# In order to have its cars meet the corporate average fuel economy (CAFE) standard, a manufacturer needs to improve the mileage of two of its cars. One design, a small sports car, weighs 2,500 pounds. The other model, a four-door family sedan, weighs 4,000 pounds. If it can improve the mileage of either design by two more miles per gallon,

In order to have its cars meet the corporate average fuel economy (CAFE) standard, a manufacturer needs to improve the mileage of two of its cars. One design, a small sports car, weighs 2,500 pounds. The other model, a four-door family sedan, weighs 4,000 pounds. If it can improve the mileage of either design by two more miles per gallon, its cars will meet the federal standards. Use the data for cars from the 1989 model year to answer these questions. Cars have changed since then, but many of the factors that influence mileage remain. The weight of the cars is measured in thousands of pounds, and the city mileage is expressed in miles per gallon.

Motivation

(a) Which of these two models should the manufacturer modify? In particular, if the manufacturer needs to reduce the weight of a car to improve its mileage, how can an equation that relates weight to mileage help?

Method

(b) Based on the analysis in this chapter for modern cars, what sort of relationship do you expect to fnd between weight and mileage (city driving) for cars from the 1989 model year—linear or curved?

(c) In order to choose the equation to describe the relationship between weight and mileage, will you be able to use summary measures like r2, or will you have to rely on other methods to pick the equation?

Mechanics

(d) Create a scatterplot for mileage on weight. De-scribe the association between these variables.

(e) Fit an equation using least squares that captures the pattern seen in these data. Why have you chosen this equation?

(f) Do the residuals from your fitted equation show random variation? Do any outliers stand out?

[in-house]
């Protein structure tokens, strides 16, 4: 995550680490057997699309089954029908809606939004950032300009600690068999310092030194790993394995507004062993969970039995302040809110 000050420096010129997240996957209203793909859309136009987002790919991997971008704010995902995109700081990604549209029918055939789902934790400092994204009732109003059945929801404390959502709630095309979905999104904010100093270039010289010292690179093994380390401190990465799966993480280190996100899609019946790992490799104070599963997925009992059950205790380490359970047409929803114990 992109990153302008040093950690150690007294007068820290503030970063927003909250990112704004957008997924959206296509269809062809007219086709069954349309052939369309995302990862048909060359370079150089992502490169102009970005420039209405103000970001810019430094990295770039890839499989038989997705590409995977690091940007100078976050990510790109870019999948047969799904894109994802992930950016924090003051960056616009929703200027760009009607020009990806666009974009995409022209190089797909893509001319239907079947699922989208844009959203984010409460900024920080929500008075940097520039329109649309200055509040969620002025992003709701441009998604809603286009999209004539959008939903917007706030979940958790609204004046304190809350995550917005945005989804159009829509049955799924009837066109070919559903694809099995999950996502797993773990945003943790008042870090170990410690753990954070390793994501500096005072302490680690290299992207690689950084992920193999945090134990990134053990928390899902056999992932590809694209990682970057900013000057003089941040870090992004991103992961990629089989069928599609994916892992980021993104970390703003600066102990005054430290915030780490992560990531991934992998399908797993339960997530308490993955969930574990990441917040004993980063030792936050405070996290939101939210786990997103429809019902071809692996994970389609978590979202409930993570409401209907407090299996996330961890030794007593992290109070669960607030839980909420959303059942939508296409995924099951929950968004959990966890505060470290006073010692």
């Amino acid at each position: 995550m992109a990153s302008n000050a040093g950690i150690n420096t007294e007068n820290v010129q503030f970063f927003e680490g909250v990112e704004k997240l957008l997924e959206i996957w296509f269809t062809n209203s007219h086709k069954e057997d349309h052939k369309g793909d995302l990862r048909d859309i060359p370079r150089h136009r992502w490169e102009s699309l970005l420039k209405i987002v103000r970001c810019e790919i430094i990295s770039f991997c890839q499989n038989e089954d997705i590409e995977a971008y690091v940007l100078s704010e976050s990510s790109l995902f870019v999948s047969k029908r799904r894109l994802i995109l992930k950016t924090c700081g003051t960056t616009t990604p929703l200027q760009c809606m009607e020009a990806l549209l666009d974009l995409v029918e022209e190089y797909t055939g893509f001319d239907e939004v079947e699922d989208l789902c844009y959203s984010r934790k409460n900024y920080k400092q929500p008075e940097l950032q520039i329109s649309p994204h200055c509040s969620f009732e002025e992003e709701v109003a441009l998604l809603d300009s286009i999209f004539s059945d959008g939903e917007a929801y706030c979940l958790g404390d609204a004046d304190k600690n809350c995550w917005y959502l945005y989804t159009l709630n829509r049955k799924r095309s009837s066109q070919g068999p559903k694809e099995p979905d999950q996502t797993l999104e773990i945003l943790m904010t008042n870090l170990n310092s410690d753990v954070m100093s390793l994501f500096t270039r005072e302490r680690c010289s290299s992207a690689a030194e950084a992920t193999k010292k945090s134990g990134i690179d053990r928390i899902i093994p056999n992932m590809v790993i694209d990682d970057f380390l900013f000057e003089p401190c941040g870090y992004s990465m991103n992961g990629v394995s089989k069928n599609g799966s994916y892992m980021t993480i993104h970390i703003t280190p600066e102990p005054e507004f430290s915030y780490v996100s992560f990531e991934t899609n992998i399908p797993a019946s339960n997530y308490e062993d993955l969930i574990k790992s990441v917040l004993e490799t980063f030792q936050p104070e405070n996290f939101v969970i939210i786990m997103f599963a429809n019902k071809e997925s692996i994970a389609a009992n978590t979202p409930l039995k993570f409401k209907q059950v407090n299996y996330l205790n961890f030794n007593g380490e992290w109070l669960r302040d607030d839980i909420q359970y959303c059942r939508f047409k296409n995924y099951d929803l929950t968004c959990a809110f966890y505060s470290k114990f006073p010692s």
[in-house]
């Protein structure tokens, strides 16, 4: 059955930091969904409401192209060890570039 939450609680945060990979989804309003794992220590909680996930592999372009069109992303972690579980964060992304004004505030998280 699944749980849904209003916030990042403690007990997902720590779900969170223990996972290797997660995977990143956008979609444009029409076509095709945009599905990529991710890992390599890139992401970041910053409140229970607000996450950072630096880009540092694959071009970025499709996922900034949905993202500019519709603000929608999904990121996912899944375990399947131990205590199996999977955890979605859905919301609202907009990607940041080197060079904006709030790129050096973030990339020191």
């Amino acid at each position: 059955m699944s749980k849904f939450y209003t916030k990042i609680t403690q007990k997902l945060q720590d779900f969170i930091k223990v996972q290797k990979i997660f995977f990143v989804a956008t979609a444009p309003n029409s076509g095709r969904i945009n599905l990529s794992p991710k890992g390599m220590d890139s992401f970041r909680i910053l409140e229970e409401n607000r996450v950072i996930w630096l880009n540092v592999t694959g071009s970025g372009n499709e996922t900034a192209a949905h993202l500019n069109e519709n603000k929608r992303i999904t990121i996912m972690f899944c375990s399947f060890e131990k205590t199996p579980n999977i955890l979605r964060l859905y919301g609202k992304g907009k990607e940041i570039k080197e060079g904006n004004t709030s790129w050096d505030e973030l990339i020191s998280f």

(g) Compare the ft of this equation to that used in this chapter to describe the relationship between weight and mileage for more recent cars. Include in your comparison the slope and intercept of the fitted equation as well as the two summary measures, r2 and se.

Message

(h) Summarize the equation developed in your modeling for the manufacturer’s management, using words instead of algebra.

(i) Provide a recommendation for management on the best approach to use to attain the needed improvement in fuel efficiency.

Motivation

(a) Which of these two models should the manufacturer modify? In particular, if the manufacturer needs to reduce the weight of a car to improve its mileage, how can an equation that relates weight to mileage help?

Method

(b) Based on the analysis in this chapter for modern cars, what sort of relationship do you expect to fnd between weight and mileage (city driving) for cars from the 1989 model year—linear or curved?

(c) In order to choose the equation to describe the relationship between weight and mileage, will you be able to use summary measures like r2, or will you have to rely on other methods to pick the equation?

Mechanics

(d) Create a scatterplot for mileage on weight. De-scribe the association between these variables.

(e) Fit an equation using least squares that captures the pattern seen in these data. Why have you chosen this equation?

(f) Do the residuals from your fitted equation show random variation? Do any outliers stand out?

(g) Compare the ft of this equation to that used in this chapter to describe the relationship between weight and mileage for more recent cars. Include in your comparison the slope and intercept of the fitted equation as well as the two summary measures, r2 and se.

Message

(h) Summarize the equation developed in your modeling for the manufacturer’s management, using words instead of algebra.

(i) Provide a recommendation for management on the best approach to use to attain the needed improvement in fuel efficiency.

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**Related Book For**

## Statistics For Business Decision Making And Analysis

2nd Edition

Authors: Robert Stine, Dean Foster

ISBN: 9780321890269